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After Curatorial Shift, Saigon Artbook Delivers Best Exhibition to Date

Founder Dang Thanh Long and curator Shyevin S’ng talk about the work behind Saigon Artbook’s sixth edition and what the future holds for the local nonprofit art initiative.

Last week, nonprofit art organization Saigon Artbook (SGAB) released its sixth book of contemporary artwork in conjunction with an exhibition held at The Factory, highlighting the benefit of expert curatorial input and reaffirming its long-term plans to cultivate a deeper knowledge and elevate the impact of independent art in Saigon.

Compared to the number of art shows and initiatives available in the country, Vietnam has very few professional curators. Their work, role and importance are seldom understood or discussed. However thanks to a curatorial shift, both Saigon Artbook’s current group exhibition and its sixth published art book – the most stunning to date – prove how vital a curator’s role is in bringing to light the flow of creativity present in the city and shaping the way an audience experiences art.

For its latest installment, Saigon Artbook joined forces with Vin Gallery gallerist Shyevin S'ng. The organization, now in its second year, had built a successful reputation for showcasing the work of local artists both in public spaces and on the printed page, in addition to organizing educational talks and exhibitions. However, founder Dang Thanh Long felt there was room for improvement with the art book’s sixth edition.

After the fifth edition [of SGAB], I wasn’t pleased with how it went. I didn’t present the work very well,” Long tells Saigoneer. “Something clicked and I thought I had to bring in people to help me curate it.”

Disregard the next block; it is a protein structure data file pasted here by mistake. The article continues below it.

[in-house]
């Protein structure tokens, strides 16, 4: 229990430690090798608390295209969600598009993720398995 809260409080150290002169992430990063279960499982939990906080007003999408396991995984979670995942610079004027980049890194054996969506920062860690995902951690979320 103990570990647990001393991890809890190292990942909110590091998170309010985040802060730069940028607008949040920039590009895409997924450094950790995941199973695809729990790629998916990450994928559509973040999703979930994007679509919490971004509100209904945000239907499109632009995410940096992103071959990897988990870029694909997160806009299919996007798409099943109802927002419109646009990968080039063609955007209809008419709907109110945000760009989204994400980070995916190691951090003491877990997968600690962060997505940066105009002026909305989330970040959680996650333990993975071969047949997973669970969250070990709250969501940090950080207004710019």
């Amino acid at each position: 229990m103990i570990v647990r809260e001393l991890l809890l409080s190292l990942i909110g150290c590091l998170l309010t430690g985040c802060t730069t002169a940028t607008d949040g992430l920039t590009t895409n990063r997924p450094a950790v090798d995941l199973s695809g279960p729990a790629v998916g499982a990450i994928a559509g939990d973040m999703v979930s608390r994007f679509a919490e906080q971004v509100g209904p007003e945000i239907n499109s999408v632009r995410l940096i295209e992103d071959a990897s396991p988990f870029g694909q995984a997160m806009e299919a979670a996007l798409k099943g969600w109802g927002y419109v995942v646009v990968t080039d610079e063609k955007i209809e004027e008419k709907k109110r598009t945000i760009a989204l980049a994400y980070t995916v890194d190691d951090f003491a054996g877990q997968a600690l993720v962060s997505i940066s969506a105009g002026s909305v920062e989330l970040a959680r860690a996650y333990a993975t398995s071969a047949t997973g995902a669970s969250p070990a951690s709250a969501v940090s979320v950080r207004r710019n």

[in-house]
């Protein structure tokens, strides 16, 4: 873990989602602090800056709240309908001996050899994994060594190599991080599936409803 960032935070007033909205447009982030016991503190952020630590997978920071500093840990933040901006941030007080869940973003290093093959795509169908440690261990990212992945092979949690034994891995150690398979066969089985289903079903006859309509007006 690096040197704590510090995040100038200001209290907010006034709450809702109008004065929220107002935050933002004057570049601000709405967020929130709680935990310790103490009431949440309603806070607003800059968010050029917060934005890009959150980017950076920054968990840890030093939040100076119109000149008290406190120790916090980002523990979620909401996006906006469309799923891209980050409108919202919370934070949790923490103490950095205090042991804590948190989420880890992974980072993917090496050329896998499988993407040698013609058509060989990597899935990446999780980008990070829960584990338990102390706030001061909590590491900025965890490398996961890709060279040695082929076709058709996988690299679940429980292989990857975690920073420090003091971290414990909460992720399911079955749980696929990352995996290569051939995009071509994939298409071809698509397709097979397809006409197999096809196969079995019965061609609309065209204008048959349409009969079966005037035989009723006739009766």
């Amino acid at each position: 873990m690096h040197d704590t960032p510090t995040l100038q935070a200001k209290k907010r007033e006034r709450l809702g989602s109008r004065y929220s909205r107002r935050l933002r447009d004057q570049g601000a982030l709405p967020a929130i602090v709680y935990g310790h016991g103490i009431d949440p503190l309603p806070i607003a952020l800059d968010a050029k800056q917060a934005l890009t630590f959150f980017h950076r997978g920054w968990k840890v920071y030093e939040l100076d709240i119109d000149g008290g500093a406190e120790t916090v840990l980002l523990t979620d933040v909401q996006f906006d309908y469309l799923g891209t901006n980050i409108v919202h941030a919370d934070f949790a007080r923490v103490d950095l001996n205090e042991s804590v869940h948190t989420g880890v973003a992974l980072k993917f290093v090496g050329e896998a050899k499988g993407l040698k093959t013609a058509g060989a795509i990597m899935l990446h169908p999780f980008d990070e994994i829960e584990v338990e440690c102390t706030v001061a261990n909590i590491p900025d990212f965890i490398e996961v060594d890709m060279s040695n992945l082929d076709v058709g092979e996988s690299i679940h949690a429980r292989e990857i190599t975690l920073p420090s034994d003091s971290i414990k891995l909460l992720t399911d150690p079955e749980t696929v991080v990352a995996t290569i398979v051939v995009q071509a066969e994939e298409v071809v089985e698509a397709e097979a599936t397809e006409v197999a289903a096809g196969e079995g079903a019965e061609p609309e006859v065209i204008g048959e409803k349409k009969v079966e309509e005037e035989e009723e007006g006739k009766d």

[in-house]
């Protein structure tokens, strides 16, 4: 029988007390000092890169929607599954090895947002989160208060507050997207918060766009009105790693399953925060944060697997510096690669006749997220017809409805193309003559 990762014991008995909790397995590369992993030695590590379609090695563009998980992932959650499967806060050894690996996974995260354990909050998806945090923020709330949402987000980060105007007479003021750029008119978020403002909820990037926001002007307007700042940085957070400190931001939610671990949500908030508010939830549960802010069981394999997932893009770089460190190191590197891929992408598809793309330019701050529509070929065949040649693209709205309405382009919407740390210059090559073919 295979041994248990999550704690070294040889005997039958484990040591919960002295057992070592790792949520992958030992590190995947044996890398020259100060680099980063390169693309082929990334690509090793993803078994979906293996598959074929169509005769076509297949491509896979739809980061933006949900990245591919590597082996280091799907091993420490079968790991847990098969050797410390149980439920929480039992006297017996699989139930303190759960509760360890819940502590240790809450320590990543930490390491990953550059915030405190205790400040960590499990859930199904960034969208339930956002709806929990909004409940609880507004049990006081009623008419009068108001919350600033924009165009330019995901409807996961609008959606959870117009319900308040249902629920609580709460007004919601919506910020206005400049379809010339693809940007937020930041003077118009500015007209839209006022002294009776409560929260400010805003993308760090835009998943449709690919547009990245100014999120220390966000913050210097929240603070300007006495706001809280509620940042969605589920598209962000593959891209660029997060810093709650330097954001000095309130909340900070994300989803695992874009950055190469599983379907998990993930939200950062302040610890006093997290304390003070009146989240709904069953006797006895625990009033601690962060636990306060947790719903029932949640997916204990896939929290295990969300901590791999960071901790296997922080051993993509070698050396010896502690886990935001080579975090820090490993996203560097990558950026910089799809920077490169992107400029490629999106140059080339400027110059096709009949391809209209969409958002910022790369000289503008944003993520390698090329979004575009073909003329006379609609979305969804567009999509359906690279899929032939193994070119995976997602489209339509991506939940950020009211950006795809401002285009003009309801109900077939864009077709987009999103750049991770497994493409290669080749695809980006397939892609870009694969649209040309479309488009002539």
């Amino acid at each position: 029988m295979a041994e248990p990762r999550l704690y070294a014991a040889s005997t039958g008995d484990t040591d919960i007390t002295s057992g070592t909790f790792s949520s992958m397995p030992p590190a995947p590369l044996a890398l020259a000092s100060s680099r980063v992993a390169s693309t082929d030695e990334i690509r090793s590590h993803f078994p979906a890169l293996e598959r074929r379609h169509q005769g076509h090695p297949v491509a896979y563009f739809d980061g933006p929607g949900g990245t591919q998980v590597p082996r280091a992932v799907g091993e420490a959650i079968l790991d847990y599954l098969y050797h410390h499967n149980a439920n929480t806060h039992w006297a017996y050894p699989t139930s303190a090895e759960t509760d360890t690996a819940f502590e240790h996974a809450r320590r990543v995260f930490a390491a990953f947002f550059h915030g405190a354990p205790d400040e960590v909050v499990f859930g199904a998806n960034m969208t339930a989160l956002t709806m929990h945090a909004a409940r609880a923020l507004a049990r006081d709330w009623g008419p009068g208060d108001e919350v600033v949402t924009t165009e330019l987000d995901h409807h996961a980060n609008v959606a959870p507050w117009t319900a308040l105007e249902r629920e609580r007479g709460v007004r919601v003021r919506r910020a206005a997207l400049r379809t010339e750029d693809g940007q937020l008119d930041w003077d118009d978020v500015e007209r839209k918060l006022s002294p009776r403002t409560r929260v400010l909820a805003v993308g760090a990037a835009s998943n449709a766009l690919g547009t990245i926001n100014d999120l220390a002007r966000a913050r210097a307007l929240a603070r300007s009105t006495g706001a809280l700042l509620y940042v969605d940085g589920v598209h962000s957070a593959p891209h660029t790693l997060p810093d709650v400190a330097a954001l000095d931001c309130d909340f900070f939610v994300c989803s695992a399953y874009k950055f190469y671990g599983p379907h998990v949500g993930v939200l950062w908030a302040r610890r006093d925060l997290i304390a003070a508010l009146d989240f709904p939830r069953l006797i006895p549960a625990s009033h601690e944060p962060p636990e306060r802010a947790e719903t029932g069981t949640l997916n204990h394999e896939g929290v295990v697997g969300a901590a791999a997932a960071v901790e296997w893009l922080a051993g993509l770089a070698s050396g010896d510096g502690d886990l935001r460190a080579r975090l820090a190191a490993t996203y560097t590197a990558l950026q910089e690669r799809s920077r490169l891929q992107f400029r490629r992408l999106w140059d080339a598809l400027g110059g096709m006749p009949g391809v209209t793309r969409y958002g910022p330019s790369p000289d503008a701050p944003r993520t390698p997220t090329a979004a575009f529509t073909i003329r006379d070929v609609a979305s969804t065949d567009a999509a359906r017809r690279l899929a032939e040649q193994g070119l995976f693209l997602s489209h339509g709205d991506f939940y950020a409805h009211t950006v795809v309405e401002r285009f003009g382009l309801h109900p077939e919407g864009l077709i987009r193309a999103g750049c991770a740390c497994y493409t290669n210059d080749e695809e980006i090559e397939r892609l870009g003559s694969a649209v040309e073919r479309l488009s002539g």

In SGAB’s sixth edition, the most obvious changes are the frequency and the number of artists featured in the publication: five artists are showcased instead of three, and the book is now released only twice a year. Though SGAB’s focus remains on artists who are connected to Vietnam on a conceptual level, curator S'ng hopes to expand the project’s reach in the future by incorporating artists from across Vietnam, or even abroad.

“I think it’s a project that has a lot of potential and benefits,” says S'ng. “The first question I asked Long was ‘[Who] are the artists you want to work with?’”

This major curatorial shift aims to establish relationships with the featured artists, nurture them, unearth talents and emphasize the artistic context of such creativity. “Each issue we want to feature photography, installation, sculpture and painting so that Saigon Artbook [can] open up to different forms of art,” explains S'ng.

S'ng points out that one of the criteria for SGAB's selections was a link to Saigon or Vietnam present in the artwork. This was kept in mind when reviewing the 100 artists who submitted portfolios.

“We don’t have a topic or theme,” says S’ng. “We want the audience to be able to engage with the work and the work to be engaged with the community.”

Featured artwork hangs on the walls of The Factory prior to the public opening of Saigon Artbook 6's exhibition. Photo courtesy of Saigon Artbook.